And in United States ex rel. Bernardin v. Butterworth, 169 U.S. 600 , 42 L. ed. 873, 18 Sup. Ct. Rep. 441, it was held that the substitution could not be made, although consent was given by the successor in office. In that case it was suggested that in view of the present state of the law it seemed desirable that Congress should provide for the difficulty by enacting a statute which would permit the successors of heads of departments who had died or resigned to be brought into the case by appropriate method. Thereupon Congress passed the act of February 8, 1899 ( 30 Stat. at L. 822, chap. 121, U. S. Comp. Stat. 1901, p. 697), under the provisions of which, by proper steps, successors of officers of the United States may be substituted for them in suits commenced against the latter in their official capacity. Subsequently, in Caledonian Coal Co. v. Baker, 196 U.S. 432, 442 , 49 S. L. ed. 540, 544, 25 Sup. Ct. Rep. 375, this court held, after noticing the cases of United States v. Boutwell and United States ex rel. Bernardin v. Butterworth, supra, and other cases, and the statute just referred to, that, in so far as the successor to a territorial district judge was concerned, the statute had authorized substitution.
The above cases establish the practice of this court, and until the statute of 1899 the practice was uniformly adhered to. That statute affects only Federal officials, and leaves the doctrinc of the prior cases undisturbed as to the substitution of state officials. The only exception recognized in the decisions of this court has been boards [231 U.S. 571, 577] and bodies of a quasi corporate character, having a continuing existence. See Marshall v. Dye, 231 U.S. 250 , 58 L. ed. --, 34 Sup. Ct. Rep. 92, decided December 1, 1913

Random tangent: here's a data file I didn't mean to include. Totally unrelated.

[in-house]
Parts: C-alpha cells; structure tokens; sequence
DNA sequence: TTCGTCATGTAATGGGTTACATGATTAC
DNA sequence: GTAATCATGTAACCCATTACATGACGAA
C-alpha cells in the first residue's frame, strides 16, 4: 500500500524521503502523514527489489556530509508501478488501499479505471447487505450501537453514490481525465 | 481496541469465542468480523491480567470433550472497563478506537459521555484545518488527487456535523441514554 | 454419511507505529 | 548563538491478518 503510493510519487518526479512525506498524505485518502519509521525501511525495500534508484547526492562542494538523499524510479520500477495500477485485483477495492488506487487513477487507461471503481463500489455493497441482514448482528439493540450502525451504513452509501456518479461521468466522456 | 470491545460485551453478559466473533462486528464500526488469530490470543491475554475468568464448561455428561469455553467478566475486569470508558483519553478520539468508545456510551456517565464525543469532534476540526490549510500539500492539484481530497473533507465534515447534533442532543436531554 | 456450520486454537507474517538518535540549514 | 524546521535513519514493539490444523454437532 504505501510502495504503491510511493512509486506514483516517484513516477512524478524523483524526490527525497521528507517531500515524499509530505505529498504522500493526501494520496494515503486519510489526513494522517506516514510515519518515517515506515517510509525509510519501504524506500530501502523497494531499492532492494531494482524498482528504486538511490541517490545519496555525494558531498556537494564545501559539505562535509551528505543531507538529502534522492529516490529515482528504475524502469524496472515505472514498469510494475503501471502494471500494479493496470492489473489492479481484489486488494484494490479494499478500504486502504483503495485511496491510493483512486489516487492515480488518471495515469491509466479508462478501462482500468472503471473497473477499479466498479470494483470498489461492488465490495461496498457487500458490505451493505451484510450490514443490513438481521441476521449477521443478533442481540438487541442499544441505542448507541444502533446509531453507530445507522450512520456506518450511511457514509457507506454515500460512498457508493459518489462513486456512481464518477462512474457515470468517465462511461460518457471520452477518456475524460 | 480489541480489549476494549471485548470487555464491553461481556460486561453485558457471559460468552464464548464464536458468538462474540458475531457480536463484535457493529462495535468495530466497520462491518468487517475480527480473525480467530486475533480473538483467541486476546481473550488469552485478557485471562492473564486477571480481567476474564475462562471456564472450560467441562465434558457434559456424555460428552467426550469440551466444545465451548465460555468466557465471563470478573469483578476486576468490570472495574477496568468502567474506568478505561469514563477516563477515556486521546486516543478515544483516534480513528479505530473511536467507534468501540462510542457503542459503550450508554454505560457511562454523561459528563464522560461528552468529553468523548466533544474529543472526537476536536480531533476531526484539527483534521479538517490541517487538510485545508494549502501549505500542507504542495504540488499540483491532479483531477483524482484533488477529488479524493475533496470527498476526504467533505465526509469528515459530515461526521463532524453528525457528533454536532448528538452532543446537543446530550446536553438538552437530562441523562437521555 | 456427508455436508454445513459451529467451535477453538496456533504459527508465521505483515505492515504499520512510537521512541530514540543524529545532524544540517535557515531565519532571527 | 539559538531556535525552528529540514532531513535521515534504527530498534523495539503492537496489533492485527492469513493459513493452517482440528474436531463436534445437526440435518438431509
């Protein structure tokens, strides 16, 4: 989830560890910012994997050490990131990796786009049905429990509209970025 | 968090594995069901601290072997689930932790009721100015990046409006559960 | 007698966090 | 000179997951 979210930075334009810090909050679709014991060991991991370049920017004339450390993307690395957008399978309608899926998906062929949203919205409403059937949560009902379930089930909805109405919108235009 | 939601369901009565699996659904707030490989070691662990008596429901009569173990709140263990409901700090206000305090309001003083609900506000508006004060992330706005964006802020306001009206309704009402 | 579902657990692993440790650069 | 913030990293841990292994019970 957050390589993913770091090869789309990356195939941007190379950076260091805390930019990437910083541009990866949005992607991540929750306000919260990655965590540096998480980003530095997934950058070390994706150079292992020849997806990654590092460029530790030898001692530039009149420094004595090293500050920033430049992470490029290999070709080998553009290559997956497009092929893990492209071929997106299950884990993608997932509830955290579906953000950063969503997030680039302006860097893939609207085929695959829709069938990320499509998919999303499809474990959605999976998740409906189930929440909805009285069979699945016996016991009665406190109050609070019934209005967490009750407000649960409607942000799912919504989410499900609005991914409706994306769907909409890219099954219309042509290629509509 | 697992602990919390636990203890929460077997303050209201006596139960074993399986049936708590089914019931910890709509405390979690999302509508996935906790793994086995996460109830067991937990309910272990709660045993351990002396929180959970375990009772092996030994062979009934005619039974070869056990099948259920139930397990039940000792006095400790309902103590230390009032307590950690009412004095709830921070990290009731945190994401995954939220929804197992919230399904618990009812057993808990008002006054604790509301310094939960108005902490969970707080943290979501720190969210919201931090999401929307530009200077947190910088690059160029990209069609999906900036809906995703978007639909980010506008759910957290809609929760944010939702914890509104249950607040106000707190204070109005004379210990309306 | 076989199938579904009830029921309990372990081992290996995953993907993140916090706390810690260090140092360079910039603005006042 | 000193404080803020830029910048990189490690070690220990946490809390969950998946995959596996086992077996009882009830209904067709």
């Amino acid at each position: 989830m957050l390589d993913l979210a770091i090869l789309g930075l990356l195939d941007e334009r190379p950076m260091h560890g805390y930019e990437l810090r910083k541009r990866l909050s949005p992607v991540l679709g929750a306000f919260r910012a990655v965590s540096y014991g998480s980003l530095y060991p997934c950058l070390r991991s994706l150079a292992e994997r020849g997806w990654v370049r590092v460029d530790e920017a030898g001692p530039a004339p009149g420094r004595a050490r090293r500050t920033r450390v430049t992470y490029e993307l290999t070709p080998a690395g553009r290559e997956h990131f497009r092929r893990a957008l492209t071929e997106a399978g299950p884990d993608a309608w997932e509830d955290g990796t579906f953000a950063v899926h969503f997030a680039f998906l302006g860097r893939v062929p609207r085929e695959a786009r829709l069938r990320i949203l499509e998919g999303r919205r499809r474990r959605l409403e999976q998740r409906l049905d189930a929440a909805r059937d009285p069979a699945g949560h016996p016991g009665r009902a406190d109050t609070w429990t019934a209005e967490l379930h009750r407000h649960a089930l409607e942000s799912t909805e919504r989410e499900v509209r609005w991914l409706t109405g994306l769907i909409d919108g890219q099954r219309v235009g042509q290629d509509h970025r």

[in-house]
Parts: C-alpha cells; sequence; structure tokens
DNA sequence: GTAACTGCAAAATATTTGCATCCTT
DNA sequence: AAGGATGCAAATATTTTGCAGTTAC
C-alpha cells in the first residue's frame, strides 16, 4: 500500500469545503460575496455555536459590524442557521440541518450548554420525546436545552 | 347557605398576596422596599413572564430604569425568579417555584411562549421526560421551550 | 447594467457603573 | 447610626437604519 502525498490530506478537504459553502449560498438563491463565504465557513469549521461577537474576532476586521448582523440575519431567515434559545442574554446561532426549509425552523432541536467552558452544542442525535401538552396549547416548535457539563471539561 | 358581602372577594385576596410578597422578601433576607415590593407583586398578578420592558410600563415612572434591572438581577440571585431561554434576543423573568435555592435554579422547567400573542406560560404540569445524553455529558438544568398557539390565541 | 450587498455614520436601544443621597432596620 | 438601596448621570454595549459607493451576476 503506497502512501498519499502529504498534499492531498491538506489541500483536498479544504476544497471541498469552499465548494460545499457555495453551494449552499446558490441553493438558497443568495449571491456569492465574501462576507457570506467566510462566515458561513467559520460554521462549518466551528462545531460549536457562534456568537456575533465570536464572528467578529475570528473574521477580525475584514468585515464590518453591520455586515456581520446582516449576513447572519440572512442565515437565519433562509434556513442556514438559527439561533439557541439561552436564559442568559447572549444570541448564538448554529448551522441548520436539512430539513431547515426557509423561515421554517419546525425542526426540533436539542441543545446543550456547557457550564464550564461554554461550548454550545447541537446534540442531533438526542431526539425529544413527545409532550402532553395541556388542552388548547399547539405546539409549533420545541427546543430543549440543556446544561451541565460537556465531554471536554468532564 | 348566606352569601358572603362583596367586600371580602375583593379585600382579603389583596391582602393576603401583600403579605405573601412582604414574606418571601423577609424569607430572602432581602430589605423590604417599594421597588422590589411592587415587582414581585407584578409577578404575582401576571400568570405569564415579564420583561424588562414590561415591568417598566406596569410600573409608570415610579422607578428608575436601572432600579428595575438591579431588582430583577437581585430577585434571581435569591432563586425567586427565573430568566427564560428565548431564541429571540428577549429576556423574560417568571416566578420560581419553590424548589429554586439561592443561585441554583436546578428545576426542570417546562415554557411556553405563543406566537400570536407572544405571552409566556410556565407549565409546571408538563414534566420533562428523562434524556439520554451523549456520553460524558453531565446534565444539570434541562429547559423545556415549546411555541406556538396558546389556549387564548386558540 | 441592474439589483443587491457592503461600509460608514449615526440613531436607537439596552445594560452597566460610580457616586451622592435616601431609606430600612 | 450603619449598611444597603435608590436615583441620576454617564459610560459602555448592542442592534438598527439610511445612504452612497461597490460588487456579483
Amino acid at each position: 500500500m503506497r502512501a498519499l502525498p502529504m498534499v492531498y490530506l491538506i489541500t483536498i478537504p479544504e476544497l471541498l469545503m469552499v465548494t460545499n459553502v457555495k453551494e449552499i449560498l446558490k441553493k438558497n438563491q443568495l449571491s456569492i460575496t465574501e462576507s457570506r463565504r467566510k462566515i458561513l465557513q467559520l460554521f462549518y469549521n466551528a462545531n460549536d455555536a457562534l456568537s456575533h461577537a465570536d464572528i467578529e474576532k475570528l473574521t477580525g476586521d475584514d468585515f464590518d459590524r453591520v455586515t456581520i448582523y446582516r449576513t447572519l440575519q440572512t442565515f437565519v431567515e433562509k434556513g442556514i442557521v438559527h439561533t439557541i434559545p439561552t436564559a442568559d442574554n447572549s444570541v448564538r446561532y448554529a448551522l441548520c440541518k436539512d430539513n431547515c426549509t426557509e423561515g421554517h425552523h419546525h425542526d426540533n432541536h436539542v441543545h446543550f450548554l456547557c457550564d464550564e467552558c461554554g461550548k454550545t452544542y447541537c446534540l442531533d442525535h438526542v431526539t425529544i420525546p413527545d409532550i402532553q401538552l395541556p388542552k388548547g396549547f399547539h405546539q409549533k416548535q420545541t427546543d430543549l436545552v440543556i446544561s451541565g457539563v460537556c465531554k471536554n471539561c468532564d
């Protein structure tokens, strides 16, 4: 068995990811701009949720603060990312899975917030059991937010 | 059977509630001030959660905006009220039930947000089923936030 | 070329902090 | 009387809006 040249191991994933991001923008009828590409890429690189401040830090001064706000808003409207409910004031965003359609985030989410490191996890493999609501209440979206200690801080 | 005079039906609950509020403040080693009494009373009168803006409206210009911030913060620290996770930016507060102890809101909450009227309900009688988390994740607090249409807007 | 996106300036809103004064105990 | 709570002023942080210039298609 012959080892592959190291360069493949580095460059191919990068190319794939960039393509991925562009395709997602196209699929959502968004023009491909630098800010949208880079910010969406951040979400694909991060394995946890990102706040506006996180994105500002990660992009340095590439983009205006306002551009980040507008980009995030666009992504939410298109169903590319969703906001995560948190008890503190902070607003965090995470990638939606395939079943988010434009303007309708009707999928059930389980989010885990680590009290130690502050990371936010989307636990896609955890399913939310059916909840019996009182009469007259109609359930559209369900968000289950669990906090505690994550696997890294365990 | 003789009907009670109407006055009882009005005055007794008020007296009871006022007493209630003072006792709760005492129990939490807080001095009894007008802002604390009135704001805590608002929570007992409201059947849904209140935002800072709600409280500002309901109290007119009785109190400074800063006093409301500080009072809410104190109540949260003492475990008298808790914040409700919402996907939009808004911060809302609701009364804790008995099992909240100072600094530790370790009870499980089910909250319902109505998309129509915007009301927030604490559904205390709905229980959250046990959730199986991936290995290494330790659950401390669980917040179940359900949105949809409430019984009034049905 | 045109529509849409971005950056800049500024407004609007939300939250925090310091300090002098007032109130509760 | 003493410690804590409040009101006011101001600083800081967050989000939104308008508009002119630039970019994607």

In Richardson v. McChesney, 218 U.S. 487 , 54 L. ed. 1121, 31 Sup. Ct. Rep. 43, this court held that the defendant, McChesney, although named as secretary of the commonwealth of Kentucky, was sued personally, and concluded that (p. 493) 'as his official authority has terminated, the case, so far as it seeks to accomplish the object of the bill, is at an end, there being no statute providing for the substitution of McChesney's successor in a suit of this character. The case is governed by United States v. Boutwell, 17 Wall. 604, 21 L. ed. 721; United States ex rel. Bernardin v. Butterworth, 169 U.S. 600 , 42 L. ed. 873, 18 Sup. Ct. Rep. 441, and Caledonian Coal Co. v. Baker, 196 U.S. 432, 441 , 49 S. L. ed. 540, 544, 25 Sup. Ct. Rep. 375.'
It therefore follows that in the present aspect of these cases, upon appeal from orders denying an interlocutory injunction, the only party appellee involved in this inquiry, A. C. Croom, comptroller, having died pending the proceedings, and there being no statute concerning such cases, the order of substitution, made at the former term, must be vacated, the matter being still within the control of the court, there having been no final judgment in the case (Iowa v. Illinois, 151 U.S. 238 , 38 L. ed. 145, 14 Sup. Ct. Rep. 333.)
It will therefore be ordered that these appeals be dismissed for want of a proper appellee to stand in judgment upon the only question brought to this court, and it is so ordered.